Belgrade Fest Celebrates Global Jazz in Exciting Atmosphere

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Rob Mazurek performs at the 2016 Belgrade Jazz Festival in Belgrade, Serbia.

(Photo: Tim Dickeson)

Perhaps the Belgrade Jazz Festival would be considered something of a fresh discovery to many visitors arriving from outside of Serbia. But this fest has been around a long time, and the edition that took place Oct. 26–30 was the festival’s 32nd.

The programming by Dragan Ambrozic and Vojislav Pantic struck a fruitful balance between local performers and visiting acts (both American and European). Musical styles were also wide-ranging, but all settled firmly within the jazz zone, with only the occasional sideways straying toward blues, rock or electronica.

This is a festival with welcome space for contemplation between its sets, two bands playing from 7:30 p.m. in the main theater of the Dom Omladine, and another pair starting at 11 p.m. At this fest, the music lasts until at least 2 a.m., as was the case on opening night.

On two of the evenings, the much larger Sava Centar was used for the earlier performances. The bigger theaters each have their own degrees of formality, but the scene in the upstairs studio space at Dom Omladine frequently encouraged a looser, more exciting vibe.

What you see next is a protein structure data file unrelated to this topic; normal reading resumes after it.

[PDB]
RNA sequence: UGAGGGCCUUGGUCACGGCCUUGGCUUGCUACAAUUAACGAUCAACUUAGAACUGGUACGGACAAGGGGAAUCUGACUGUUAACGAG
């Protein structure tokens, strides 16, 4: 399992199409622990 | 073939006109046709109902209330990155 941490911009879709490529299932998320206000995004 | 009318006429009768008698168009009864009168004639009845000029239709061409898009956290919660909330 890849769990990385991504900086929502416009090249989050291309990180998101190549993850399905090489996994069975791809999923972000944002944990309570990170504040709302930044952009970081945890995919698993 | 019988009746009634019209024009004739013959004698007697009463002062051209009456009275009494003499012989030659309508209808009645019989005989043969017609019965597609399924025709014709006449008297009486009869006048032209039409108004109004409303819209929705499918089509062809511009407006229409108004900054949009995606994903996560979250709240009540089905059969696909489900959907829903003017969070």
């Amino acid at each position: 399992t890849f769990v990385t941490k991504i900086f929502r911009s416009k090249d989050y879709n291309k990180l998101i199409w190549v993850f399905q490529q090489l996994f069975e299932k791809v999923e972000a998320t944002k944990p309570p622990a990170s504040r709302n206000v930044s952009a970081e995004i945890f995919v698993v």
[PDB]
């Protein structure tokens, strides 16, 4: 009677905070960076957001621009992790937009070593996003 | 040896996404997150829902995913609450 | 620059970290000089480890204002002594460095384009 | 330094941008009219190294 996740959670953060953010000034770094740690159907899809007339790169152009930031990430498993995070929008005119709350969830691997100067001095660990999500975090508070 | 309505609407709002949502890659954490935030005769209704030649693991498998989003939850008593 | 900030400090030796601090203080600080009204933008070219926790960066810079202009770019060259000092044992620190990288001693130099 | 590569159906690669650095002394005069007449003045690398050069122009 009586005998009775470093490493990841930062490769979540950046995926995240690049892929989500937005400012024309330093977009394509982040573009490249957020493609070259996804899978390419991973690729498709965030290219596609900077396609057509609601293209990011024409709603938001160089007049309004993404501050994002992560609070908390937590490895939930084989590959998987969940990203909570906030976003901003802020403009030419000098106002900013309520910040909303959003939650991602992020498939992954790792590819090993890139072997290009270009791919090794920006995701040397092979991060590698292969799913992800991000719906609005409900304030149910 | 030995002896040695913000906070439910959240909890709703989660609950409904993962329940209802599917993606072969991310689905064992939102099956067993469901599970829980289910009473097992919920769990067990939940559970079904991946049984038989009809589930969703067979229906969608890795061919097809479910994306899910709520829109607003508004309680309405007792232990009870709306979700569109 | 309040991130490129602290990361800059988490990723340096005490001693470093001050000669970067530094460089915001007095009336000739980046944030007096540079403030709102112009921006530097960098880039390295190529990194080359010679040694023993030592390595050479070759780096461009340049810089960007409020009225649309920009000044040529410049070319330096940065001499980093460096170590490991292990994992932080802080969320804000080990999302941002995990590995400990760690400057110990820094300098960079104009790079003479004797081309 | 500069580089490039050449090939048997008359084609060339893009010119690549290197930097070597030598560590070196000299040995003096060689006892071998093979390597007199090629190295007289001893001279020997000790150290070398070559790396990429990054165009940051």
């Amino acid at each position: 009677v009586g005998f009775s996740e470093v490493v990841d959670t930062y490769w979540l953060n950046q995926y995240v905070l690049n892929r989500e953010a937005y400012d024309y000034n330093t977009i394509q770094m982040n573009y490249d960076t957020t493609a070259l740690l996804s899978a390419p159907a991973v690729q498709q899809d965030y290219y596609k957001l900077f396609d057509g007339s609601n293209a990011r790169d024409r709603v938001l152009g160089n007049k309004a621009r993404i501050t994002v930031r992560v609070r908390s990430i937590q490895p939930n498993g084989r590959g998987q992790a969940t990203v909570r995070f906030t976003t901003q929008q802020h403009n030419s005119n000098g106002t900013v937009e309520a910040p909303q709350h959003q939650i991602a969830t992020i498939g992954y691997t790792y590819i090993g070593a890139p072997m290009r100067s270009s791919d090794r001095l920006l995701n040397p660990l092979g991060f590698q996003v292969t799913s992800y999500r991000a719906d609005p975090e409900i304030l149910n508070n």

One of the best sets of the festival came courtesy of Rob Mazurek and the Sao Paulo Underground, a trio born during the years of that Chicago-grown cornet player’s residence in Brazil’s megalopolis.

He was joined by drummer Mauricio Takara and keyboardist Guilherme Granado, although all three are heavily immersed in synths, vocalizing, samplers and shaken percussion. This was as much a ritual as a concert, an alliance between warped electronics and organic/shamanic chanting and droning. Perhaps the closest spiritual comparison could be with the old Codona trio of Don Cherry, Colin Walcott and Naná Vasconcelos.

The band’s gradual build-up increased via bass line synth pulses, breaking into a stretch that sounded like Mexican Morricone, eventually striking Brazilian ground. Mazurek moved to the acoustic piano, creating an electroacoustic swirling, abstract tune punctuated with a touch of samba drumming.

On cornet, Mazurek shifted between two microphones, one of them treated with maximum reverb. The always-engaging pieces alternated between ambient evocations of Candomblé ritual and densely motoring electro-free blurtings. Sometimes the music would wander, seeking its source, and then a new patch of vibrant invention would be discovered.

On the festival’s second night, the Croatian singer Vesna Pisarovic presented a Yugoslavian songbook, dedicated to the popular hits of the 1950s and ’60s. She began her career as a chart-oriented performer, but has more recently swerved toward strangeness, with bassist Greg Cohen arranging off-kilter incarnations of this repertoire.